Throughout the state, 26 school districts will hold elections April 23 and those elections hold the key to school budgets — the biggest component of property taxes. New Jersey School Board Association Deputy Executive Director Frank Belluscio told NJTV News Anchor Mary Alice Williams that only 15 percent of registered voters typically come out for April school district elections.
Belluscio said that the Board of Education still plays a very important function in the operation of New Jersey’s schools, regardless of whether the elections are in April or November or if members are appointed by the mayor. Board members set the policies for how the schools operate, select the superintendent and evaluate his or her performance so they have a big role in student achievement and advancing that achievement, said Belluscio. He said since 2012, the vast majority of school districts have migrated to November elections, which became an option.
The average turnout in April elections has been about 15 percent of registered voters. Participation rates are much higher in November, said Belluscio.
Belluscio said that one of the reasons that voter turnout is so low in April is because there is no statewide office that gets a lot of attention and exposure, which would normally draw people to the polls. He said that moving to November was meant partially to address the voter turnout issue but it does present some other challenges.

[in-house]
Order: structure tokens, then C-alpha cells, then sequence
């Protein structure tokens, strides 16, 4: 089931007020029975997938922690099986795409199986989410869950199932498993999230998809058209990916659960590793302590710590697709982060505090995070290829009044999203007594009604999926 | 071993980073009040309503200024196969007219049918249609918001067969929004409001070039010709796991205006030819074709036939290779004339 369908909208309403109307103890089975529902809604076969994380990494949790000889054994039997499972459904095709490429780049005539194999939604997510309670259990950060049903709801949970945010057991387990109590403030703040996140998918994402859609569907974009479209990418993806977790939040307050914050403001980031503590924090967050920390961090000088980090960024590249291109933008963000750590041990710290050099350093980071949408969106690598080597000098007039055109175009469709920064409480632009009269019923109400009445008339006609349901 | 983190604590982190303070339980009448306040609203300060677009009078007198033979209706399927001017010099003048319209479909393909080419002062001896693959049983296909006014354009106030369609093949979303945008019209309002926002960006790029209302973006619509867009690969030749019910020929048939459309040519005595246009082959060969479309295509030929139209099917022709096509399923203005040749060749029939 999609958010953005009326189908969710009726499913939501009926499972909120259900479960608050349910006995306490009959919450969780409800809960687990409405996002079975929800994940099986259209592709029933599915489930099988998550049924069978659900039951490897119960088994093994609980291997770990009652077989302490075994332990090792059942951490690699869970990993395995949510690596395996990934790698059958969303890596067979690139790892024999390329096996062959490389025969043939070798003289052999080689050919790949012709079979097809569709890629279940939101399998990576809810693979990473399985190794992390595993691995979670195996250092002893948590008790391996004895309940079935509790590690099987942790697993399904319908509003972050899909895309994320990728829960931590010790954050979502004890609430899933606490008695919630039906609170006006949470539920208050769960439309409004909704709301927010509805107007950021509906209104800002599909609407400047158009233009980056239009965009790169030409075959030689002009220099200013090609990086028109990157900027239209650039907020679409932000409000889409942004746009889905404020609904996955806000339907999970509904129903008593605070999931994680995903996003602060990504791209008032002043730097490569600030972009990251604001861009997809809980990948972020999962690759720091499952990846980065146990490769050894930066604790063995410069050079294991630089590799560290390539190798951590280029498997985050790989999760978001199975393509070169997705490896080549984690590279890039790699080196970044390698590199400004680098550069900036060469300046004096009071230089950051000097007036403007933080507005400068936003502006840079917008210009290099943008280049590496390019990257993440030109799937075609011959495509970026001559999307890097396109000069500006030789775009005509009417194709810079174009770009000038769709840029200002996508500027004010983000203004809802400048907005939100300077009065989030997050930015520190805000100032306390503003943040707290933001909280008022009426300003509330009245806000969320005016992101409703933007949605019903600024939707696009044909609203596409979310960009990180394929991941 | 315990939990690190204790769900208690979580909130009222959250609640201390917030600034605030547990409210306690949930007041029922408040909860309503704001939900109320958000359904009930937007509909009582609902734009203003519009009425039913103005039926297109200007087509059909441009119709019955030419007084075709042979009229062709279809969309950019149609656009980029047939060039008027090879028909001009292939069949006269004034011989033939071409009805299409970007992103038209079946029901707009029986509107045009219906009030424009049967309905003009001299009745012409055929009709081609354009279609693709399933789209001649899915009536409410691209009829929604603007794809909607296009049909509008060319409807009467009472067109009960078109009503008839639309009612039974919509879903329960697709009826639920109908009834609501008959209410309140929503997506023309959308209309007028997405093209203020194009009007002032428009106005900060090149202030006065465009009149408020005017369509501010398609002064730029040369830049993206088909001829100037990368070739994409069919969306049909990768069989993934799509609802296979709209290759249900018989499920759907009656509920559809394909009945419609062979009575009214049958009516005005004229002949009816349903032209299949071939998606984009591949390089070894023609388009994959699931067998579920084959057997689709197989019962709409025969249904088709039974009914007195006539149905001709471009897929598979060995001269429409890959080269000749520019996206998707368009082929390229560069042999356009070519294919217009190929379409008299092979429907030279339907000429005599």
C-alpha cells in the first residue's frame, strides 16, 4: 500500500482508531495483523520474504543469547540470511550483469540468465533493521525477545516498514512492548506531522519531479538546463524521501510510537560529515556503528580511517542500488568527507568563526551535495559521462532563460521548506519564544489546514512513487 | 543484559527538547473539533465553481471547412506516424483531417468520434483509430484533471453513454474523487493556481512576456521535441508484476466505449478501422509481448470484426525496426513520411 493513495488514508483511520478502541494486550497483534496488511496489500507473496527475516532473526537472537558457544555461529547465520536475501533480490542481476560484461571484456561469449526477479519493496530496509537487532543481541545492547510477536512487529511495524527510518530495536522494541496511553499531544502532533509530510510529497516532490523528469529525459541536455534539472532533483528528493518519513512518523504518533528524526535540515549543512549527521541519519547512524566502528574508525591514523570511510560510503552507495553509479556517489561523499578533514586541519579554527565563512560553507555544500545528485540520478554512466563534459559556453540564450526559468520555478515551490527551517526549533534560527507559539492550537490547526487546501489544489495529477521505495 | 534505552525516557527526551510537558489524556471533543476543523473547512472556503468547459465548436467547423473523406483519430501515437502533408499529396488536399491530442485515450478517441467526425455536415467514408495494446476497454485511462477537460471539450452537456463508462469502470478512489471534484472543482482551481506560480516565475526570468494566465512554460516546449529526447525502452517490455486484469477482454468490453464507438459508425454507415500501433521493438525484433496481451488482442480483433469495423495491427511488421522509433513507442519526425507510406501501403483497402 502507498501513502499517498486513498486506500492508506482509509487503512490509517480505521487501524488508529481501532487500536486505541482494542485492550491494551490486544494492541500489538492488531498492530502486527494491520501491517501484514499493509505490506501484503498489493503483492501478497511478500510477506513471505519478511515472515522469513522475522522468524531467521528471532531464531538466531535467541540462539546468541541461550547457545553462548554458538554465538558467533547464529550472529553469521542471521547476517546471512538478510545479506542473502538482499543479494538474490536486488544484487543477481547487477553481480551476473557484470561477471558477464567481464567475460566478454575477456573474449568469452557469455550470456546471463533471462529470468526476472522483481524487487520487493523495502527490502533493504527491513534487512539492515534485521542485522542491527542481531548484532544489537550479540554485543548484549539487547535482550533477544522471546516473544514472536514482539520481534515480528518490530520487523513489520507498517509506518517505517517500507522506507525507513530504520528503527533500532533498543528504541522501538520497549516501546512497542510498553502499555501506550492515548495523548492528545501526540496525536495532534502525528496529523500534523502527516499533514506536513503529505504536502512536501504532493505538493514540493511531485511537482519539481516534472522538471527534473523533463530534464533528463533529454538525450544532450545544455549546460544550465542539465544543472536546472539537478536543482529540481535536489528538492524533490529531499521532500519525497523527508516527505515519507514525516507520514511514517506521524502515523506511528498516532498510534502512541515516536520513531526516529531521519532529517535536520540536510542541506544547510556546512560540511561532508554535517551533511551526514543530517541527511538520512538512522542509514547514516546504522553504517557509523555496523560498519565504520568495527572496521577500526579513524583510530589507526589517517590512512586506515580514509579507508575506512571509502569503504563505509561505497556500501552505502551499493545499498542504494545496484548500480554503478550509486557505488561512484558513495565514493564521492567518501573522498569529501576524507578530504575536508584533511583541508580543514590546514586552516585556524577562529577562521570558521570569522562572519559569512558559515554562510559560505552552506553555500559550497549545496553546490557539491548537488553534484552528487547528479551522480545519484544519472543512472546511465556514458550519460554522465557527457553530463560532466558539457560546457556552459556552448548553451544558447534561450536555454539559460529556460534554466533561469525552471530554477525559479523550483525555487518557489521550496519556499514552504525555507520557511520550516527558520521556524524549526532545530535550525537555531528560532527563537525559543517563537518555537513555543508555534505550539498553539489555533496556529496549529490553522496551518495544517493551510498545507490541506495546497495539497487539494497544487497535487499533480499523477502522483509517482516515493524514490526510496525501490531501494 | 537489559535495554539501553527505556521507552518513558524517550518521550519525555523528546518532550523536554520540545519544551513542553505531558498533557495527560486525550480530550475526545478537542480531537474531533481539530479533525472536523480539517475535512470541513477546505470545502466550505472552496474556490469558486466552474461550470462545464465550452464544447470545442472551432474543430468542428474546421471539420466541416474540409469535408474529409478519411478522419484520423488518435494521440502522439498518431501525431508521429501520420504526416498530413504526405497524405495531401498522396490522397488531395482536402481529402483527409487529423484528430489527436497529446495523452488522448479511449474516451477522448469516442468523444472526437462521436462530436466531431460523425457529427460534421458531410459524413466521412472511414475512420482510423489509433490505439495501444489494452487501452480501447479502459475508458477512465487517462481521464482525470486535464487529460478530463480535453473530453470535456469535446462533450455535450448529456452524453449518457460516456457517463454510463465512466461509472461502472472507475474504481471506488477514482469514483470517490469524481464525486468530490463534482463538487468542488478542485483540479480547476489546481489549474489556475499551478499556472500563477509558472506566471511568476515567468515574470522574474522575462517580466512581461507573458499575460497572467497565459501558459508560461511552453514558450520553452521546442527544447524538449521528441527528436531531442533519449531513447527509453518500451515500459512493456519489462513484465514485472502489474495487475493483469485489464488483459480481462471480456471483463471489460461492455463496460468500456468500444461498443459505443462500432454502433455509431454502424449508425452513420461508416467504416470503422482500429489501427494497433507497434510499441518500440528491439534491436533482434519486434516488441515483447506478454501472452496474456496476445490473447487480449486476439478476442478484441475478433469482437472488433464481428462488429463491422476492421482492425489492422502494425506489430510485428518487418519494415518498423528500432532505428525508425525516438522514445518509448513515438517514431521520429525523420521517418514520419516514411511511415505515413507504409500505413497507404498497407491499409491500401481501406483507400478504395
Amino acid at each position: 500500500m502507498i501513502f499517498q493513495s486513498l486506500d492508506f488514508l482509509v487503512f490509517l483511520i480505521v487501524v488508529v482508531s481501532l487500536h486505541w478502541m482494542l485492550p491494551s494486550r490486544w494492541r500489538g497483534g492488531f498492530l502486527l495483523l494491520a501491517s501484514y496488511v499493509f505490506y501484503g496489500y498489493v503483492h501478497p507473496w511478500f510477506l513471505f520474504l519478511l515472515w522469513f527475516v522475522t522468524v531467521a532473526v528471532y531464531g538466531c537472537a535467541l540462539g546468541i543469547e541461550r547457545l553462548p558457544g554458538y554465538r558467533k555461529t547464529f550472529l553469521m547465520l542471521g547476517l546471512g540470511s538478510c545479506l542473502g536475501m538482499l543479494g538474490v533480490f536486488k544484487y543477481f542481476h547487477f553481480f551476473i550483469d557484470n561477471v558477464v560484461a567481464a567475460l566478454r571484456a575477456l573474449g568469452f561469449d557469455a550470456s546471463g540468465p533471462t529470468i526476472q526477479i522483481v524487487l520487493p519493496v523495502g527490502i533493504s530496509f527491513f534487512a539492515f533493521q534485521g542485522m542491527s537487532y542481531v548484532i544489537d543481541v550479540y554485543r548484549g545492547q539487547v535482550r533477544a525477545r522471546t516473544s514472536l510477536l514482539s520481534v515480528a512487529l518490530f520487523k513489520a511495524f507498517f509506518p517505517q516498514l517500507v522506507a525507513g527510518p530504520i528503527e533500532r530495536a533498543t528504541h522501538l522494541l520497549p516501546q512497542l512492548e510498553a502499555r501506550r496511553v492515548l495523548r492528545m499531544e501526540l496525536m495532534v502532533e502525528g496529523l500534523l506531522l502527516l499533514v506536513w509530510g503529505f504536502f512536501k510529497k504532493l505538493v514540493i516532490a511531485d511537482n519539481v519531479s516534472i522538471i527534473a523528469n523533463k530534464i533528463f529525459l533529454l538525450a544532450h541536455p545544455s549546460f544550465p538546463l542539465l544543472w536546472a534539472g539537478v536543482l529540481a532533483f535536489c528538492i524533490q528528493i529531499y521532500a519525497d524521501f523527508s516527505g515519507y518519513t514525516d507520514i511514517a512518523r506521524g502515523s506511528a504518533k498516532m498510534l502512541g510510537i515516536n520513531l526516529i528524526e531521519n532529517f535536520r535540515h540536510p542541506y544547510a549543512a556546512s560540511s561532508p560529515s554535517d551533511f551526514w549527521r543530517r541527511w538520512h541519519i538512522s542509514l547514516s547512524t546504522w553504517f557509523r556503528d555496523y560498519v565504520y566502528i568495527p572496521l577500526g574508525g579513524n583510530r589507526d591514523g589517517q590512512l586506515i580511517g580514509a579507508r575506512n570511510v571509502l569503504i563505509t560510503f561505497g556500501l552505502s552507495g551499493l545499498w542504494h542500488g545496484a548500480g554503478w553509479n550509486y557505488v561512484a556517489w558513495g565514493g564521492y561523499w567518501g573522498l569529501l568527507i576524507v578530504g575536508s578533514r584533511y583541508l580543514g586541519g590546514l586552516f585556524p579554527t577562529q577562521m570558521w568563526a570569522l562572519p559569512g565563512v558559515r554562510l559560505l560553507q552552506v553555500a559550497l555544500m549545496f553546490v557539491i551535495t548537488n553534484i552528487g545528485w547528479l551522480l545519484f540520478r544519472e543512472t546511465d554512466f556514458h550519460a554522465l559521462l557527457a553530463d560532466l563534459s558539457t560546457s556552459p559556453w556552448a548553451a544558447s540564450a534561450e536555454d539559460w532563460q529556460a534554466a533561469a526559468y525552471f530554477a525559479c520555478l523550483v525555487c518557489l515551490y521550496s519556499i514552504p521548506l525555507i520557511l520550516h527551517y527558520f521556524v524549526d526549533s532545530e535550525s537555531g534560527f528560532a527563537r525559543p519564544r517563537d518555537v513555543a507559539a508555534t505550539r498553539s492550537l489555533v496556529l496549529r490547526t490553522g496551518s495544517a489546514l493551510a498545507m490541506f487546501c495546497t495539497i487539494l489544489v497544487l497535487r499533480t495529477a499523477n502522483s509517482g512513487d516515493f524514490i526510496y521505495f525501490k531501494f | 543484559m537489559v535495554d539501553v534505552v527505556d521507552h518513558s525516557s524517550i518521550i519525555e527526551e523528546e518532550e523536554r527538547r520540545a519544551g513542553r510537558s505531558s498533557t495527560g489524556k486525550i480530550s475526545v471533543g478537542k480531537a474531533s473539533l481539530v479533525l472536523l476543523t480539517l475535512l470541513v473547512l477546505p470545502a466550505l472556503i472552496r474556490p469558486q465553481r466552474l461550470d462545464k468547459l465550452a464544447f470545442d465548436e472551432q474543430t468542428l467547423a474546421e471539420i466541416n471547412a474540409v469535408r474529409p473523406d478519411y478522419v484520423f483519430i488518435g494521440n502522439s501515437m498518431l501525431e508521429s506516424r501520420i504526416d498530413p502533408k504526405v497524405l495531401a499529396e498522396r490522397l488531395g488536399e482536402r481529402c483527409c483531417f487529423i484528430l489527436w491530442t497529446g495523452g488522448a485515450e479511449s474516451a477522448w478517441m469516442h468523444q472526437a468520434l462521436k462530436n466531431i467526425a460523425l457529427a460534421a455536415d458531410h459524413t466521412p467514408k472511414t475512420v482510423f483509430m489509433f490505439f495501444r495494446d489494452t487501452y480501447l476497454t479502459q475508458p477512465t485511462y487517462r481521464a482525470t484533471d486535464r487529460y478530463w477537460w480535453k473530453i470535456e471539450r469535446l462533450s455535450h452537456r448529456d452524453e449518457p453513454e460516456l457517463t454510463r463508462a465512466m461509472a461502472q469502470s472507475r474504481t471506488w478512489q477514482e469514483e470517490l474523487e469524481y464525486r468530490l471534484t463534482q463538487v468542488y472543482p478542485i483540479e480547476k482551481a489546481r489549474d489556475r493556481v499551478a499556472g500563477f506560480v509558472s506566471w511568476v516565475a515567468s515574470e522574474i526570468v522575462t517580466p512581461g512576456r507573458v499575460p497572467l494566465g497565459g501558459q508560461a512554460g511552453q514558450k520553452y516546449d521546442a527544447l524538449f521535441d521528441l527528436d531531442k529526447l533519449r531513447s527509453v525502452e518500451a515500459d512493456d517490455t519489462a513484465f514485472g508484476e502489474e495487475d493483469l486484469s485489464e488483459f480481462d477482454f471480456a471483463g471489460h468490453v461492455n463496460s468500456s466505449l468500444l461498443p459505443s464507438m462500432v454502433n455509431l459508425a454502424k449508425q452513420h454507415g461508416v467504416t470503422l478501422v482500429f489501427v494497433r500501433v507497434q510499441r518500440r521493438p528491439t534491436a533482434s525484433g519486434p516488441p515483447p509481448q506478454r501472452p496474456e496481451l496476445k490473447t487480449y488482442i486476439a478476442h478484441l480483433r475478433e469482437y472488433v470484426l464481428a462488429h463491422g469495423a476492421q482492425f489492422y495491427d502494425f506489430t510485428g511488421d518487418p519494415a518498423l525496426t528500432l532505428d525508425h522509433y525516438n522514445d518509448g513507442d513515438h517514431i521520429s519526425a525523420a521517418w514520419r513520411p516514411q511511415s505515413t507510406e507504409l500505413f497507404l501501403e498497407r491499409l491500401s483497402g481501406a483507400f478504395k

When asked what he thinks is the biggest challenge facing school boards now Belluscio said, “Right now they do need more flexibility. Right now in New Jersey, we are implementing a new evaluation process for our teachers and principals and it is a very labor intensive process. Yet school districts are constrained in the amount of resources they can put behind the implementation of that program. People know about the 2 percent tax levy cap, they know there’s a cap on superintendent salaries, but what many people don’t know is there’s another cap on growth of administrative expenditures and that’s where we do need the flexibility to put a little more resources so that we can effectively and successfully carry out this new evaluation program.”
Belluscio said that the evaluation is tied into a 10-year system and it is tied very closely to student performance, so it is very critical for the advancement of education in New Jersey.
Belluscio said that there are misconceptions about the common core standards, which are not federally required. He said that using the new standards is a compact among various states, including New Jersey.
“New Jersey has had standards-based education for almost two generations now and we have changed those standards over time. We have tried to extend the reach for our children, what we expect for them in order to graduate and the common core is another step in this direction. It’s unfortunately been subject to a lot of misconceptions and misinterpretation,” said Belluscio.